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Thirdly, is the civil administration capable to tackle the law and order situation in Swat?

Unfortunately we have not witnessed any visible behavioral change in the local police and district administration. The civil administration in Swat as in Pakistan has become a housemaid of the civilian government representatives and ministers. It has been serving none but the interests of Members of Provincial Assembly (MPAs) and Members of National Assembly (MNAs).

People expected a drastic change in the procedures and behavior of the administration as a lesson of the worst crisis in Swat. This did not happen. Instead the administration became accomplice in the inefficiency and corruption by the political forces in the government.

The army has started a gradual withdrawal of military from Swat but the people went to the military to vent their grievances. This is not desirable but it does exist. I have personally witnessed a number of events where the local administration itself referred certain public interest disputes and cases to the military.

Fourthly, the incumbent KP government is basically not felt, let alone seen.

It seems scattered and stands confused. It has yet to set a course of action for it. Being an amalgam of three political parties with Jamaat-e-Islami (JI) as the most experienced, KP has always denied the existence of Taliban and termed the entire bloodshed and strife as some foreign conspiracy.

Given JI’s stance and affiliation with international jihad, it can easily manipulate the maiden PTI majority government. Both PTI and JI have demanded an “exit of Pakistan from war on terror-American war” without showing a pragmatic alternate route.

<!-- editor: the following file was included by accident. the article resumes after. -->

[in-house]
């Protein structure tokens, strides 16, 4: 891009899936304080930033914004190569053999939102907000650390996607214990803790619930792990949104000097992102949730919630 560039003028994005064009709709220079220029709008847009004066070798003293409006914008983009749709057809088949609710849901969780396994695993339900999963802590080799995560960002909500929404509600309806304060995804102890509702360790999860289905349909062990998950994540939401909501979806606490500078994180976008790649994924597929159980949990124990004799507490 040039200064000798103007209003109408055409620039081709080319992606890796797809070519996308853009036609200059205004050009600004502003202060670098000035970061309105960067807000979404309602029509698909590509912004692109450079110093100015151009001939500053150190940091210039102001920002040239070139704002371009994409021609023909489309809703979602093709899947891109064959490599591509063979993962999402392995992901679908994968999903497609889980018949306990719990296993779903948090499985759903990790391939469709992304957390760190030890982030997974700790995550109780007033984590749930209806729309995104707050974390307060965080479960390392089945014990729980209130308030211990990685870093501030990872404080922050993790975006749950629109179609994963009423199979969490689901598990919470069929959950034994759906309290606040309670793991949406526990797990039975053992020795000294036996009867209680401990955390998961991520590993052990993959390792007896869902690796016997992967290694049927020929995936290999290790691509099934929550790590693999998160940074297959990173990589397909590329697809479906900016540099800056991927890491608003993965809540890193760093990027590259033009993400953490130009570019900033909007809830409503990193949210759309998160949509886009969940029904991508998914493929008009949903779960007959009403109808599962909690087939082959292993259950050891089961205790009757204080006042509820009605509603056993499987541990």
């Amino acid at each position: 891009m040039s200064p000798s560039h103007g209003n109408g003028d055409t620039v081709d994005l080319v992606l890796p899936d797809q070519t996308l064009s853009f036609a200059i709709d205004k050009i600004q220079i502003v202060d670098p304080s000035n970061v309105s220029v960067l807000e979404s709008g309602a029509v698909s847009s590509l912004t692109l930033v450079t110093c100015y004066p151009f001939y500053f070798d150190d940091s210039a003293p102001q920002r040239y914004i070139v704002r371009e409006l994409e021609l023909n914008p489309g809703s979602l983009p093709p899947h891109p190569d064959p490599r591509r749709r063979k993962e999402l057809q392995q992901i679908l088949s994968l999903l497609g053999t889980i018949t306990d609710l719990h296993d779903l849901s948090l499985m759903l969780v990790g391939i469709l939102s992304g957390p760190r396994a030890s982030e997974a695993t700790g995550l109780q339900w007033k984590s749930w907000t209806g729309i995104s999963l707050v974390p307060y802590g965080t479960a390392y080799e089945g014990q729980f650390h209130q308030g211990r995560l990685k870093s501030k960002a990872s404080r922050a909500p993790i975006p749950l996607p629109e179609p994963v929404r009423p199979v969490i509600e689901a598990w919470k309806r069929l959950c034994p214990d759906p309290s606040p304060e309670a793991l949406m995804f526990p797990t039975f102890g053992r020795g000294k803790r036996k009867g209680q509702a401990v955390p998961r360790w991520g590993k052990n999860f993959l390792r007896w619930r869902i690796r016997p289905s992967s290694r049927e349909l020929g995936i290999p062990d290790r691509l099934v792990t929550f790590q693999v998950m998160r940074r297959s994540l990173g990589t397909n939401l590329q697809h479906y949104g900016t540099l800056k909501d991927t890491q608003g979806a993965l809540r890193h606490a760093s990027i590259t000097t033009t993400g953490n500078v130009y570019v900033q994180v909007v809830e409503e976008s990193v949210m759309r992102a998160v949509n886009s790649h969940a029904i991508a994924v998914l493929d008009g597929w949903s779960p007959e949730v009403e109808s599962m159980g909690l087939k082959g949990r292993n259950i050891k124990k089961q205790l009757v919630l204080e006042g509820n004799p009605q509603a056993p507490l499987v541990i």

Lastly, have Pakistan’s strategists changed security paradigms?

Currently, we see no signs despite the Army Chief’s hyperbolic statements. Pakistan has always wanted strategic depth in neighboring Afghanistan but according to a recent report by the Brooking Institution: A Deadly Triangle: Afghanistan, Pakistan and India, it is India that has a strategic depth in Afghanistan by securing support of Afghans. (According to the report, 78 percent of Afghans prefer India while only 8 percent like Pakistan).

The Pakistan backed Taliban-USA talks in Doha, Qatar, have not gained  support either from the Presidential Palace in Kabul or the Afghan people – the latter of whom being the real victims of the war on terror. This turn of events will surely entice the Pakistan’s military establishment to stick to its strategic depth more fervently.

Given these factors, one shirks to demand a military withdrawal from Swat. In Swat the military has so far successfully kept the Taliban at bay and have managed the elusive peace.

Instead of demanding military withdrawal from Swat, one should ask for a complete retreat from the deadly strategic depth policies that encourages Islamic militants and extremists. Only then will a lasting peace in Swat and elsewhere in the country be possible.

Zubair Torwali is a researcher, linguist and human rights activist. Born and raised in Bahrain Swat, Pakistan, he heads the Institute for Education and Development, a civil society organization working for the conservation of cultural, lingual and natural heritage among the linguistic communities in north Pakistan. Zubair was recently awarded the Prof. Anita Ghulam Ali Award of Teachers and Education in Emergencies. Read other articles by Zubair.